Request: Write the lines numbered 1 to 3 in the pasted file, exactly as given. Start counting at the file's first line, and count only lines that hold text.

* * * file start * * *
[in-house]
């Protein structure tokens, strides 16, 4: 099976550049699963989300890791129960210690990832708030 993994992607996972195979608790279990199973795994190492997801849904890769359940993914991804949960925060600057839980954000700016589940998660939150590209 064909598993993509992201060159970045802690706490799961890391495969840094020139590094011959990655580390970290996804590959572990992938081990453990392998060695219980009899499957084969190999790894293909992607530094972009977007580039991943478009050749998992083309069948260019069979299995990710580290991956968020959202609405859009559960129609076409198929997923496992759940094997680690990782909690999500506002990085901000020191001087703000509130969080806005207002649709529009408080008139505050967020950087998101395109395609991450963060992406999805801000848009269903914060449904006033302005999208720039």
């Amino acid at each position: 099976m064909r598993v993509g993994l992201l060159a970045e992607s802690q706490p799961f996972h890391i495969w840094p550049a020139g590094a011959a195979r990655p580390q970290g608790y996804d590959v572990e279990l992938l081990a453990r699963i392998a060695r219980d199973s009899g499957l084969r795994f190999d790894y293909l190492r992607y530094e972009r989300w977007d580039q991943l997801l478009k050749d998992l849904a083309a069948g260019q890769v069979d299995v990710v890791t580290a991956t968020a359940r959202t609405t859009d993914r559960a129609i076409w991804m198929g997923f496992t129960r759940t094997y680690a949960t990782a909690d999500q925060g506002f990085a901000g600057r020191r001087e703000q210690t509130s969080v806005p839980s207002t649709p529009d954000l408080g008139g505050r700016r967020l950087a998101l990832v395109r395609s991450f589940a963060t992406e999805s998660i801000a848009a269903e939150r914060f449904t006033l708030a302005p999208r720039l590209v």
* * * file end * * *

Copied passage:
[in-house]
């Protein structure tokens, strides 16, 4: 099976550049699963989300890791129960210690990832708030 993994992607996972195979608790279990199973795994190492997801849904890769359940993914991804949960925060600057839980954000700016589940998660939150590209 064909598993993509992201060159970045802690706490799961890391495969840094020139590094011959990655580390970290996804590959572990992938081990453990392998060695219980009899499957084969190999790894293909992607530094972009977007580039991943478009050749998992083309069948260019069979299995990710580290991956968020959202609405859009559960129609076409198929997923496992759940094997680690990782909690999500506002990085901000020191001087703000509130969080806005207002649709529009408080008139505050967020950087998101395109395609991450963060992406999805801000848009269903914060449904006033302005999208720039």
């Amino acid at each position: 099976m064909r598993v993509g993994l992201l060159a970045e992607s802690q706490p799961f996972h890391i495969w840094p550049a020139g590094a011959a195979r990655p580390q970290g608790y996804d590959v572990e279990l992938l081990a453990r699963i392998a060695r219980d199973s009899g499957l084969r795994f190999d790894y293909l190492r992607y530094e972009r989300w977007d580039q991943l997801l478009k050749d998992l849904a083309a069948g260019q890769v069979d299995v990710v890791t580290a991956t968020a359940r959202t609405t859009d993914r559960a129609i076409w991804m198929g997923f496992t129960r759940t094997y680690a949960t990782a909690d999500q925060g506002f990085a901000g600057r020191r001087e703000q210690t509130s969080v806005p839980s207002t649709p529009d954000l408080g008139g505050r700016r967020l950087a998101l990832v395109r395609s991450f589940a963060t992406e999805s998660i801000a848009a269903e939150r914060f449904t006033l708030a302005p999208r720039l590209v």